Rich has recently been considering switching to the Python programming language. Currently, Matlab is the language of choice in his department for rapid development and prototyping of code. It’s very good at this, but Mathworks (the company who produces Matlab) have been tinkering with the licencing terms, leading to hassles where none should exist. This is very frustrating and leads to the thought that it might be nice to use a free language where this will no longer be an issue.
But of course things are not quite that straightforward. Matlab is used for good reason – it’s very good at what it does. So is it worth the effort to stop using Matlab and instead learn to use Python? In this article we discuss some of the things that’ll need to be considered.
The first question is why out of all the programming languages that exist should we be considering Python? The bulk of the reasoning is actually contained in the specifics of the sections below, but the starting point is that Python has a good reputation for being nice to work with, it’s already used in some areas of science (suggesting it might be a sensible language to consider), and it has a wider community of users (including some big ones such as Google), so there should be good community support. So, this looks superficially promising. What about the specifics?
First up, Python is free. So no licence problems and no need to find the money to pay for it. This does mean that there isn’t a company whose raison d’etre is to build new functionality for Python, but there is an active community helping to develop it, so that’s probably not too much of a problem.
What do I need it for?
This is a key question when deciding whether to learn a new language. If you’re anything like us, you’re attracted to languages because you can do cool things with them, but you should be careful that they are the right cool things for your needs. In this case, Rich needs a language for building prototype implementations of statistical modelling tools. So, it needs to be fast to code in, object orientation would be desirable and lots of scientific library support is vital. Flat-out processing speed is a nice bonus, but is less essential as Rich is happy to recode in C++ if he needs to. (or use a bigger computer)
For scientific programming, having the right libraries is vital. We need to generate plots, process data, invert matrices, perform Fast Fourier Transforms and all sorts of specialist things like that. All of these things can be found in libraries for various programming languages, so it’s sensible to make sure you have access to these. Python scores well on this count because of packages such as SciPy, BioPython, NumPy and matplotlib.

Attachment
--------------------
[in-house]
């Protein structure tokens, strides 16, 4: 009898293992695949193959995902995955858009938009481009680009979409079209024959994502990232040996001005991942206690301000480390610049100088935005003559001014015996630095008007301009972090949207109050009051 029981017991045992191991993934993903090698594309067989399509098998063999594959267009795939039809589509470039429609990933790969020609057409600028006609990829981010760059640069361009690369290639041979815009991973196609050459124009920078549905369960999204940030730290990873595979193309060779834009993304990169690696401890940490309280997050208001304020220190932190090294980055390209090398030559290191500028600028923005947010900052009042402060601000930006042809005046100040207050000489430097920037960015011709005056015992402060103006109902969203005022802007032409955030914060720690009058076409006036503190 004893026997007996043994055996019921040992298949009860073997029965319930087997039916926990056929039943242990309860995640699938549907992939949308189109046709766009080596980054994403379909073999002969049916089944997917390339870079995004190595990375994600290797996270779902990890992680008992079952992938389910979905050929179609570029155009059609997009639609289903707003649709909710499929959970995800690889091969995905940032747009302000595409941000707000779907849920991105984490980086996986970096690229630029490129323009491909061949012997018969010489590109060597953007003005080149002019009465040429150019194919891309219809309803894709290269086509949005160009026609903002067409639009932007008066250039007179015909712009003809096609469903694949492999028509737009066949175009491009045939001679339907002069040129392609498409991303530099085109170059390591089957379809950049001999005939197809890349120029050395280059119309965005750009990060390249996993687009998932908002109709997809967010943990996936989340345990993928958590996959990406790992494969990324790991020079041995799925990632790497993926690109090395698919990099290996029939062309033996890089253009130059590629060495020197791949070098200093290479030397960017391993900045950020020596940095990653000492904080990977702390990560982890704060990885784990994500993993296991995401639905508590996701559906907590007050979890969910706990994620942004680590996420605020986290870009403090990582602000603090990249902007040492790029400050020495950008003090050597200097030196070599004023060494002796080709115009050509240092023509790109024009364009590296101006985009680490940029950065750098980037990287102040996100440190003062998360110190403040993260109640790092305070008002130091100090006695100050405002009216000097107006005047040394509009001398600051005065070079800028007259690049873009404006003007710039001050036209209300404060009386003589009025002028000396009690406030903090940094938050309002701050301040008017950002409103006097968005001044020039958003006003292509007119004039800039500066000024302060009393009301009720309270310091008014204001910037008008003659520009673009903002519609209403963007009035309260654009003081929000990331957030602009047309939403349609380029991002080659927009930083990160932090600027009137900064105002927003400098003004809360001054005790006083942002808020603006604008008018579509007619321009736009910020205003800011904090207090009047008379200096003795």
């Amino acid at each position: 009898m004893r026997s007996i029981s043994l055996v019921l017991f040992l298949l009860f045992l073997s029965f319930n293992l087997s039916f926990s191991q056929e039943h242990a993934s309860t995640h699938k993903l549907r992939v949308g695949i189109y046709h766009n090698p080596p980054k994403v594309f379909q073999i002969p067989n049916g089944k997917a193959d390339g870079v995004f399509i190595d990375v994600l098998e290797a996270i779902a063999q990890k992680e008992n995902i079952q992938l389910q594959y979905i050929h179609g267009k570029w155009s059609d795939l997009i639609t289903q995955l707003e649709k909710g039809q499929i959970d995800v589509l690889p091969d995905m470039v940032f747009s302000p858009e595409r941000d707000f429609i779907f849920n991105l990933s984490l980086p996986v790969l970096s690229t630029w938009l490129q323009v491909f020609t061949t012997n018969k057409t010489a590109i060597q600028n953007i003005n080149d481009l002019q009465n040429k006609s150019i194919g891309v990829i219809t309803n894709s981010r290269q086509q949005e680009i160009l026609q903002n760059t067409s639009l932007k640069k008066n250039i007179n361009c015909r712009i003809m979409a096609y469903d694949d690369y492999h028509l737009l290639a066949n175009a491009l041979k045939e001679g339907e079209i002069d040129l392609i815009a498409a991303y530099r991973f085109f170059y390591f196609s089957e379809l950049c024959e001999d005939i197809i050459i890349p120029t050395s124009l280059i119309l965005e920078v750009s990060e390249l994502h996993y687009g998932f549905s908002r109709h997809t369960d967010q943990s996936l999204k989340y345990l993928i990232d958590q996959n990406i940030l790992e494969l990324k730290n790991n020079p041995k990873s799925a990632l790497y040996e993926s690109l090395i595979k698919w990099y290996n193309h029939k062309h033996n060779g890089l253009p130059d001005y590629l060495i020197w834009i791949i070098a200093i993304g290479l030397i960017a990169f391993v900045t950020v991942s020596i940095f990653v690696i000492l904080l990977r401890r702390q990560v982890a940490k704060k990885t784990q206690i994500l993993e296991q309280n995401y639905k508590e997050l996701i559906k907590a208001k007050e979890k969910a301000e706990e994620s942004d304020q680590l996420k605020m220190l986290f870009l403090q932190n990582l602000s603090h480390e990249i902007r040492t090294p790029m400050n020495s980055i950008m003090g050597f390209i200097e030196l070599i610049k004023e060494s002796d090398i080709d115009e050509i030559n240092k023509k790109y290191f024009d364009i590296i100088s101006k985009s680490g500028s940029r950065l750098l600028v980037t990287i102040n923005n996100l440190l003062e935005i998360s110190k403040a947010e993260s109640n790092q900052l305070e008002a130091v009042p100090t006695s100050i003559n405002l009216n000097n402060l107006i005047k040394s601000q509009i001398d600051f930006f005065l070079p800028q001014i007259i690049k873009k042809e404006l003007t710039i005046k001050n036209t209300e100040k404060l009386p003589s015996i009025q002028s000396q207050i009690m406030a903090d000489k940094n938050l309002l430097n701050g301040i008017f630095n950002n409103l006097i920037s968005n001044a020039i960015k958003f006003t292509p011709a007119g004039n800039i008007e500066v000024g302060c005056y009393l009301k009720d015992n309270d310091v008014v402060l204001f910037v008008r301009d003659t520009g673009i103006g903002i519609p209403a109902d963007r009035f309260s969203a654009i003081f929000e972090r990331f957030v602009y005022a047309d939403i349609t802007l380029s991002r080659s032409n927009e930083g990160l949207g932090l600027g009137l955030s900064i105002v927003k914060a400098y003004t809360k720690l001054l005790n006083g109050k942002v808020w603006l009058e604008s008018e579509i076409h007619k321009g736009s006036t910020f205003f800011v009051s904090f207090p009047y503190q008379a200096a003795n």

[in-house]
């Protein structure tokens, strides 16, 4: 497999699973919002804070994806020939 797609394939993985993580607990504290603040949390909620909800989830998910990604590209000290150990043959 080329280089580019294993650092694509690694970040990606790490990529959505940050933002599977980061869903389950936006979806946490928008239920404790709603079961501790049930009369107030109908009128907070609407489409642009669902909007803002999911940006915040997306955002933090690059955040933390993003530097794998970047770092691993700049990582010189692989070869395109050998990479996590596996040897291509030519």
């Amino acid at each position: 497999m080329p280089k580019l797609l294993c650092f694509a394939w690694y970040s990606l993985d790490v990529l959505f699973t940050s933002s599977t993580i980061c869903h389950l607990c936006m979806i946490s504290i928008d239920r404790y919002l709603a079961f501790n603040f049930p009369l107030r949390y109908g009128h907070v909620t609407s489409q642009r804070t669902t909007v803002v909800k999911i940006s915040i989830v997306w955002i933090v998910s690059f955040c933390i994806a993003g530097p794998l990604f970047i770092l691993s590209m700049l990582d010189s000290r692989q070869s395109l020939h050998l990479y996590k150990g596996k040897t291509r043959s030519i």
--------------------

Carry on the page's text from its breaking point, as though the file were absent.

This is always tricky to assess without using the language, but the perceived wisdom on the Web, backed up by the opinions of some of our colleagues, is that Python is extremely user-friendly. Indeed, this is part of the stated design philosophy of Python (see here).
For prototyping scientific code, computational speed is a bonus rather than a necessity. At this stage, user time (for programming) is far more valuable than CPU time, so an interpreted language like Python is acceptable. Comparative benchmarking between languages is notoriously hard (and task specific), but the impression we’ve got is that Python and Matlab are probably of order the same speed, and a couple of orders of magnitude slower that fully compiled languages like C++. However, in both cases people are working to make Matlab/Python implementations that are faster. And we probably won’t be losing out significantly by switching from Matlab to Python.
What does everyone else use?
It’s very useful if you’re surrounded by experts in the language you’re using. It’s also useful if your colleagues know the same languages as you, because they can pick up and use the things you write. In the case of Rich’s department, many people use Matlab but almost no-one uses Python. This is a downside. Of course, someone has to be first whenever a change like this is made, but it would mean that Rich would be on his own to a certain degree.
A tranferable skill…
It’s always prudent to be developing transferable skills and experience with Python would certainly count as that, because it’s widely used in industry and the commercial world. Matlab is also widely used, although perhaps more in science/engineering settings and less in places like the computing industry. It’s probably true to say that both have their merits in this regard.
What about Octave?
Wouldn’t it be nice if there was just a free version of Matlab? Well, there is (sort of): GNU Octave. This would be another good solution to Rich’s Matlab issues. We’re discounting it here mainly because of the concern that it’s less well supported than Python, and also because it’s less of a transferable skill. Neither of these reasons are killers, however, so we wouldn’t try to dissuade anyone from going down the Octave route.
Rich has no plans to rush this decision, but it’s clear that there are a lot of benefits to be derived from changing to Python. Because you may end up using any new language for years to come, it’s sensible to take time when deciding whether or not to change. And read some introductory materials such as this beginners’ guide to Python and one of our earlier articles, The basics of Python.
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